Flor. Your Destiny divert, And give my Heart those Wounds design'd for yours. —If you advance, I'll give the deadly Blow.
King. Hold!—I command thee hold thy impious Hand, My Heart dwells there, and if you strike—I die.
Enter Queen, Alonzo, and Elvira.
Qu. Florella! arm'd against the King? [Snatches the Dagger and stabs her: the King rises. Oh Traitress!
King. Hold, hold, inhuman Murdress; What hast thou done, most barbarous of thy Sex! [Takes Flor. in his Arms.
Qu. Destroy'd thy Murdress,—and my too fair Rival. [Aside.
King. My Murdress!—what Devil did inspire thee With Thoughts so black and sinful? cou'd this fair Saint Be guilty of a Murder?—No, no, too cruel Mother, With her Eyes, her charming lovely Eyes, She might have kill'd, and her too virtuous Cruelty. —Oh my Florella! Sacred lovely Creature!
Flor. My Death was kind, since it prevented yours, And by that Hand, which sav'd mine from a Guilt. [Points to the Queen. —That Dagger I receiv'd of Abdelazer, To stab that Heart,—he said, that lov'd me best; But I design'd to overcome your Passion, And then to have vanquish'd Abdelazer's Jealousy: But finding you too faithful to be happy, I did resolve to die—and have my wish. —Farewel—my King—my Soul begins its flight, —And now—is hovering—in eternal—Night. [Dies.
King. She's gone—she's gone—her sacred Soul is fled To that Divinity, of which it is a part; Too excellent to inhabit Earthly Bodies.
Alon. Oh, Sir, you grieve too much, for one so foul.
King. What profane Breath was that pronounc'd her foul? Thy Mother's Soul, though turn'd into a Cherubim, Was black to hers—Oh, she was all divine. —Alonzo, was it thou?—her Brother!
Alon. When she was good, I own'd that Title, Sir.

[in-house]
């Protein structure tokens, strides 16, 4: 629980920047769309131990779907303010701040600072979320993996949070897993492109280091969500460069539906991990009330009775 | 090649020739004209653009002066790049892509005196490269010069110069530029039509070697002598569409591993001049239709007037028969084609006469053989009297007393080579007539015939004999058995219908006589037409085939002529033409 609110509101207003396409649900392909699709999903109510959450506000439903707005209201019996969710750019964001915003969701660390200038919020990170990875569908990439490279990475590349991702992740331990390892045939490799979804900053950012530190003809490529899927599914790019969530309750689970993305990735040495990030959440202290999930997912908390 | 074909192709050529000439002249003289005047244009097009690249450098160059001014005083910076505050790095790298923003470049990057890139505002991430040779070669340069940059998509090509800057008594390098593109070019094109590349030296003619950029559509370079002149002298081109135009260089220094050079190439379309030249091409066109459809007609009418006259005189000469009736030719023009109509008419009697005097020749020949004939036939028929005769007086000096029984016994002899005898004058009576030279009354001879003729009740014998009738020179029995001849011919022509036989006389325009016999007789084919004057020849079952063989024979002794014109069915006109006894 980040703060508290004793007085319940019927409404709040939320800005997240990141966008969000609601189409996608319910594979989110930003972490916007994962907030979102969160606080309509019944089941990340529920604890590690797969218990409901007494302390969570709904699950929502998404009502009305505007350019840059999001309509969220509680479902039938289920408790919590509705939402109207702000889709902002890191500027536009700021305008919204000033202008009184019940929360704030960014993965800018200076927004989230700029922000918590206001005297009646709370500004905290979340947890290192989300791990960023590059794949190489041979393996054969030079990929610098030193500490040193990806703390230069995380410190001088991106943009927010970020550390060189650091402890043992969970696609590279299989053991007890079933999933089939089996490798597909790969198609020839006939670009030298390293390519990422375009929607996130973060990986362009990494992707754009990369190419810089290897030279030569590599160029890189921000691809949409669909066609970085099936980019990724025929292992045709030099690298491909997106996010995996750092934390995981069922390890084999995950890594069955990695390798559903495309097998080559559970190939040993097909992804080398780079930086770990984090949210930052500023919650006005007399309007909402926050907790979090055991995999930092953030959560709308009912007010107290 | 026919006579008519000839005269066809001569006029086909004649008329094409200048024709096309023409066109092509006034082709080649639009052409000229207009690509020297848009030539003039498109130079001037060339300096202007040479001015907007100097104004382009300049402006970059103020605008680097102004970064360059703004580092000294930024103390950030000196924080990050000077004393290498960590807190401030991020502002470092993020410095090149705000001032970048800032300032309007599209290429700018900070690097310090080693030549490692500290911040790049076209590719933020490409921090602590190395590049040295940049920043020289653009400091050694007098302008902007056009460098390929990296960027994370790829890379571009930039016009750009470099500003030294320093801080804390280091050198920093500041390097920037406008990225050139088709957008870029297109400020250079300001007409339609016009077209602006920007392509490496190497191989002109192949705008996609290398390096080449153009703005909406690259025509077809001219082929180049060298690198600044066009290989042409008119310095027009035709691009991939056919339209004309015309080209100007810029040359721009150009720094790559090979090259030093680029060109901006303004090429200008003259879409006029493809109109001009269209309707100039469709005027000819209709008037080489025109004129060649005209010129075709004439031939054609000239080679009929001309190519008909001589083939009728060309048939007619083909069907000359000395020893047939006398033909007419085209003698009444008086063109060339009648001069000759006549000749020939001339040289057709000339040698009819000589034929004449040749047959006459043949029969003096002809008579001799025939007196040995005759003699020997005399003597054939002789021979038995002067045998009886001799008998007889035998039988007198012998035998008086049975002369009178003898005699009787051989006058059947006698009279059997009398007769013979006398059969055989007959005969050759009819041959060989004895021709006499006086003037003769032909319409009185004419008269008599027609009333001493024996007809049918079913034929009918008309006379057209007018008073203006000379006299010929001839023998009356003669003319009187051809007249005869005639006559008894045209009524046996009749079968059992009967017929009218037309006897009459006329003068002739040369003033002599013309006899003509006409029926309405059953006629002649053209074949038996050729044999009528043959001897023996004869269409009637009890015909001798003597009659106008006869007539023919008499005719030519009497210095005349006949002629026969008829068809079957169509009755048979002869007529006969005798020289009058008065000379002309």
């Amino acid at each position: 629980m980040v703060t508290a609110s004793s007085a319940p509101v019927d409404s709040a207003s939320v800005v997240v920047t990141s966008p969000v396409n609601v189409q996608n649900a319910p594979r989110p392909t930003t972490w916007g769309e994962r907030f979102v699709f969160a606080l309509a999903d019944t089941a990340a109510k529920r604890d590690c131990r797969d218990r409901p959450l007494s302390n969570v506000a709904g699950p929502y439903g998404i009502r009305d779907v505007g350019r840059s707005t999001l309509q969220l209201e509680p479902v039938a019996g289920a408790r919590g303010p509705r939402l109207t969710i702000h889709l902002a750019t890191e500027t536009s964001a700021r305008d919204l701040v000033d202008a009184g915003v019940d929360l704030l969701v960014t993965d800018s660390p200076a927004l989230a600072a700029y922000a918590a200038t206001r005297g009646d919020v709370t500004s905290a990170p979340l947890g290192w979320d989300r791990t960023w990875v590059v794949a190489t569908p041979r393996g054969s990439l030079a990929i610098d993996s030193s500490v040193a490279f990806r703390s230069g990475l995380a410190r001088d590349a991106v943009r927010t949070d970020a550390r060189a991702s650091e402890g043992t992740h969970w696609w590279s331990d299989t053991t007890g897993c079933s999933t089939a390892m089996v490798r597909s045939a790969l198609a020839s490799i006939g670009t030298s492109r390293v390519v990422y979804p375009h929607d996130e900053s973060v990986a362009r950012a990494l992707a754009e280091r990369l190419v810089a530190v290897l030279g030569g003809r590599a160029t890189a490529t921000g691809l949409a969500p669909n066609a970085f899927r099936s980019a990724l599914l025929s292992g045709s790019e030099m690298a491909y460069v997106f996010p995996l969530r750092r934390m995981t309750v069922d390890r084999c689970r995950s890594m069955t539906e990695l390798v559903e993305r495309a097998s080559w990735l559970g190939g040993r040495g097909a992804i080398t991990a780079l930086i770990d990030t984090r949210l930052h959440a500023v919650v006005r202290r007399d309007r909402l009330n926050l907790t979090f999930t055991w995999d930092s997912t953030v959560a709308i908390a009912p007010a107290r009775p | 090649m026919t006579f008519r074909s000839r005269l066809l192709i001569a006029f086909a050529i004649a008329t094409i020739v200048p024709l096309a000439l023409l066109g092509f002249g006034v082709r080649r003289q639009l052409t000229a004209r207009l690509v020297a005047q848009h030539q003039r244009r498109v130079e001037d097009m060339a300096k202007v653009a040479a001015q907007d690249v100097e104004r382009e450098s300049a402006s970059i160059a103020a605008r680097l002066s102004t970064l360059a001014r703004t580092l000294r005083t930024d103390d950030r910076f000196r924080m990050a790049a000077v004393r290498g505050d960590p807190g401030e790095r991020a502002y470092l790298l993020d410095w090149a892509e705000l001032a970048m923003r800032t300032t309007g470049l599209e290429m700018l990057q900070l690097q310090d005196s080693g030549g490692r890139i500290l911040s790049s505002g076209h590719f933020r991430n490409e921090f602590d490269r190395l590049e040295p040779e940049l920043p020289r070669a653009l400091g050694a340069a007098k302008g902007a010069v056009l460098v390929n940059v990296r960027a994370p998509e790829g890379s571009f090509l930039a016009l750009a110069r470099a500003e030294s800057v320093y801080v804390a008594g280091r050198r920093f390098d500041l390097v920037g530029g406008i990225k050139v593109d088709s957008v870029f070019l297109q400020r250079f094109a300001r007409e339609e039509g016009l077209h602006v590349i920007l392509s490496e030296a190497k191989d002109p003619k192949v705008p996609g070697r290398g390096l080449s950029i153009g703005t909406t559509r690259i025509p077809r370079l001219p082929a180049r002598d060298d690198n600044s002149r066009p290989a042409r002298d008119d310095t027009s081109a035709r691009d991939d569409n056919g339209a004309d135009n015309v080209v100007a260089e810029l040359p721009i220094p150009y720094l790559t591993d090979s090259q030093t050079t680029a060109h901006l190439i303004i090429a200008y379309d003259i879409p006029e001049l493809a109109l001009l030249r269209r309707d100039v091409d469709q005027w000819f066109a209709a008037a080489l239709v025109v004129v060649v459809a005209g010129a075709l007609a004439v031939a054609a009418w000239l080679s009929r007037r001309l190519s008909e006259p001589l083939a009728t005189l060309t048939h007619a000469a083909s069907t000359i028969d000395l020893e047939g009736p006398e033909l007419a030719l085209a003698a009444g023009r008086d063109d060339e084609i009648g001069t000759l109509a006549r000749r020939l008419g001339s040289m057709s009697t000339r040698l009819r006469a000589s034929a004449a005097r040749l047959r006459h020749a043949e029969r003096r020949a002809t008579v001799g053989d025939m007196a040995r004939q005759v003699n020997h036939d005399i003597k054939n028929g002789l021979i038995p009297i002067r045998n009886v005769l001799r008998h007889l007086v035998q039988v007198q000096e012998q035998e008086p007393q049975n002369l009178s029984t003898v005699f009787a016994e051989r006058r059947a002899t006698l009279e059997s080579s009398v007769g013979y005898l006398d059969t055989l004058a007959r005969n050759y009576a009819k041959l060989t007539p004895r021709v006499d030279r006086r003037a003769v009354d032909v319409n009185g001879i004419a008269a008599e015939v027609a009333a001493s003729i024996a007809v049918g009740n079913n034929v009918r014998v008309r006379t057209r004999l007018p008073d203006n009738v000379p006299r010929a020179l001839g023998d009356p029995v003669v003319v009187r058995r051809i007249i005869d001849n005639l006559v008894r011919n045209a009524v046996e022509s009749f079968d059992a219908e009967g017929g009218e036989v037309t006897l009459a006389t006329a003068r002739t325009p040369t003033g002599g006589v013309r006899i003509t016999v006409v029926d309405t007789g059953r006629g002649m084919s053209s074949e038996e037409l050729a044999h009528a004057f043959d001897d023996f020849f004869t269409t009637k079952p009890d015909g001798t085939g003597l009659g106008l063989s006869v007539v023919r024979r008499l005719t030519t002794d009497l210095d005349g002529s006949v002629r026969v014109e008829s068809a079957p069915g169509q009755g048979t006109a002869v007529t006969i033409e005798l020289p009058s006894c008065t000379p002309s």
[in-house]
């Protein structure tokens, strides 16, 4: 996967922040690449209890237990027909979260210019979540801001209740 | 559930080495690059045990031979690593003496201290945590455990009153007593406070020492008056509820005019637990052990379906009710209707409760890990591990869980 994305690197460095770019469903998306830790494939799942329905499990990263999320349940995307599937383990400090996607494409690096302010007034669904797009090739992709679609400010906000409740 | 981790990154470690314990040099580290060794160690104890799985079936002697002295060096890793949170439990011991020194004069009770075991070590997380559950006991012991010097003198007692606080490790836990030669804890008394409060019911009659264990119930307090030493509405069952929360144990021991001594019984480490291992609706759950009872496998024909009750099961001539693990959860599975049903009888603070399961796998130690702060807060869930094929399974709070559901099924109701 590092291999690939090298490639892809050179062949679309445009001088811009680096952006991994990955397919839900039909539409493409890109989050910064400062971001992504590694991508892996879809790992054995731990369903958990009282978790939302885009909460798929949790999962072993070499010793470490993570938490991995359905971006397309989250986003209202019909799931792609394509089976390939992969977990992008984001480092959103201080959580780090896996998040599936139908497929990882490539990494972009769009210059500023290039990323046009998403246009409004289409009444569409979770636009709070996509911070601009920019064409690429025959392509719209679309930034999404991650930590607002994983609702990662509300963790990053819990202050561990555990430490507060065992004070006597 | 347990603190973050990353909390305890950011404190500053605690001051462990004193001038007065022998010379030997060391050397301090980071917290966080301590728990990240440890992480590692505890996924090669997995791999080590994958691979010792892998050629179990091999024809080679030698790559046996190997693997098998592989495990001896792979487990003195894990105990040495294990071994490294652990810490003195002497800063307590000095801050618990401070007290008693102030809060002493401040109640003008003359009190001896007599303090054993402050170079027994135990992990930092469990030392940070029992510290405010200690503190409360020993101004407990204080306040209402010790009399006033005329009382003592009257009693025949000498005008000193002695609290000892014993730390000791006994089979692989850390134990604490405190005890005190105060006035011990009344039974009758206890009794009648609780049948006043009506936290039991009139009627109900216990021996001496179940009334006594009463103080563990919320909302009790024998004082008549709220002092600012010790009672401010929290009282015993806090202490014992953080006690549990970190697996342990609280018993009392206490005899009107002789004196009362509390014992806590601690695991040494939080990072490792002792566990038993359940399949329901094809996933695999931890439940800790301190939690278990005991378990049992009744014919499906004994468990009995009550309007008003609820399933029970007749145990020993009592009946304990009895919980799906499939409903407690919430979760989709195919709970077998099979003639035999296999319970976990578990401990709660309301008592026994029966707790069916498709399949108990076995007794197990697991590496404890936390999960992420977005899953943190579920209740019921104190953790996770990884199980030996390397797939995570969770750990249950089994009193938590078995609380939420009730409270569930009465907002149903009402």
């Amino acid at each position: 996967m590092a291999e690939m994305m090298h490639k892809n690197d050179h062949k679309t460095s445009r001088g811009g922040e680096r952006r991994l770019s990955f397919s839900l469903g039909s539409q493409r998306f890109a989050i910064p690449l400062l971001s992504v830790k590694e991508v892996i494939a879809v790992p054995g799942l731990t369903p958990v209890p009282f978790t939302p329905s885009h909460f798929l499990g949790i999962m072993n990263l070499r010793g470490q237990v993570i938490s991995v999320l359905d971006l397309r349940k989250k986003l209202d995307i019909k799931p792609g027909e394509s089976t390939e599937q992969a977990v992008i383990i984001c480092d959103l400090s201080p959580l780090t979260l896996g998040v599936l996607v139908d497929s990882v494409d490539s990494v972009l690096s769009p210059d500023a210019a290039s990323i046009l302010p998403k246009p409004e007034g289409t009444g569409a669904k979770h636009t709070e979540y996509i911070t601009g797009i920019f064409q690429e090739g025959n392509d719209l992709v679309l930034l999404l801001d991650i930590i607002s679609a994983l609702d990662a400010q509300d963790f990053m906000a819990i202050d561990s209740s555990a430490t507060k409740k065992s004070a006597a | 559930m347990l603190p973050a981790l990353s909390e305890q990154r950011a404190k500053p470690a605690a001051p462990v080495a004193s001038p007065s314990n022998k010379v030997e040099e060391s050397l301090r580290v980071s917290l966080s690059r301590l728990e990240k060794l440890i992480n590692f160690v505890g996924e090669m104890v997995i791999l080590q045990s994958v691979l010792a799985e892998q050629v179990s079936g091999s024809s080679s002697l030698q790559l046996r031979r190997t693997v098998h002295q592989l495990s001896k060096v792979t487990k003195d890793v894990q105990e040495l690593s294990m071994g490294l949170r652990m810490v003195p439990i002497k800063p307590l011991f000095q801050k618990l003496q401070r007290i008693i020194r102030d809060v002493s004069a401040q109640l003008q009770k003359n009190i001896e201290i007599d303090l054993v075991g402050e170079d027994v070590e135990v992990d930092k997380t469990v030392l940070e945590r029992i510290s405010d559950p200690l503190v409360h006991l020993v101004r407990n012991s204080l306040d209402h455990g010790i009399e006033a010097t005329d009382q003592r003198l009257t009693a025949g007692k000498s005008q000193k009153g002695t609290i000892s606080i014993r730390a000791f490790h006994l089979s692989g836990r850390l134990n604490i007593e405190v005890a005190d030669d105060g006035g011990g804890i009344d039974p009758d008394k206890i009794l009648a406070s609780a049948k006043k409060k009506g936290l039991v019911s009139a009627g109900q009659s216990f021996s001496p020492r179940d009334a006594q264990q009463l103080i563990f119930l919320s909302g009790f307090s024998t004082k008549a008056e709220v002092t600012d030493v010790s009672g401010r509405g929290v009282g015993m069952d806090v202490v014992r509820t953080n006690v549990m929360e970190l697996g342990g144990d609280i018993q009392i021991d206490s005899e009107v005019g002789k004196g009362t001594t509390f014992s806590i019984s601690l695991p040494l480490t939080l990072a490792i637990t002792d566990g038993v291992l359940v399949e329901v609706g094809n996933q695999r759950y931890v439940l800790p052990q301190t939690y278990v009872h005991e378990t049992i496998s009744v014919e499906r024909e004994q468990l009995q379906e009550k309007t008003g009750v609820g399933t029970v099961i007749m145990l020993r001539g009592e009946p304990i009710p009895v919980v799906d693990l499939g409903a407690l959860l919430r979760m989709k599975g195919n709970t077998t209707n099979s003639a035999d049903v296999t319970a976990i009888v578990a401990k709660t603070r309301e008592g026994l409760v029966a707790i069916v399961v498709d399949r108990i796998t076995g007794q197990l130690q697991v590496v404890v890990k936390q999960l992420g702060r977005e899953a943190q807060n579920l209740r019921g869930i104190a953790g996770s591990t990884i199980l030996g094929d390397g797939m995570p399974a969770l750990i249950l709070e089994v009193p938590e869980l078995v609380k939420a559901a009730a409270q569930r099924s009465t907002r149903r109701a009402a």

King. Good!—by all the Gods, she was as chaste as Vestals, As Saints translated to Divine Abodes. I offer'd her to be my Queen, Alonzo, To share the growing Glories of my Youth; But uncorrupted she my Crown contemn'd, And on her Virtue's Guard stood thus defended. [Alon. weeps. —Oh my Florella! let me here lie fix'd, [Kneels. And never rise, till I am cold and pale As thou, fair Saint, art now—But sure She cou'd not die;—that noble generous Heart, That arm'd with Love and Honour, did rebate All the fierce Sieges of my amorous Flame, Might sure defend it self against those Wounds Given by a Woman's Hand,—or rather 'twas a Devil's. [Rises. —What dost thou merit for this Treachery? Thou vilest of thy Sex— But thou'rt a thing I have miscall'd a Mother, And therefore will not touch thee—live to suffer By a more shameful way;—but here she lies, Whom I, though dead, must still adore as living.
Alon. Sir, pray retire, there's danger in your stay; When I reflect upon this Night's Disorder, And the Queen's Art to raise my Jealousy; And after that my Sister's being murder'd, I must believe there is some deeper Plot, Something design'd against your sacred Person.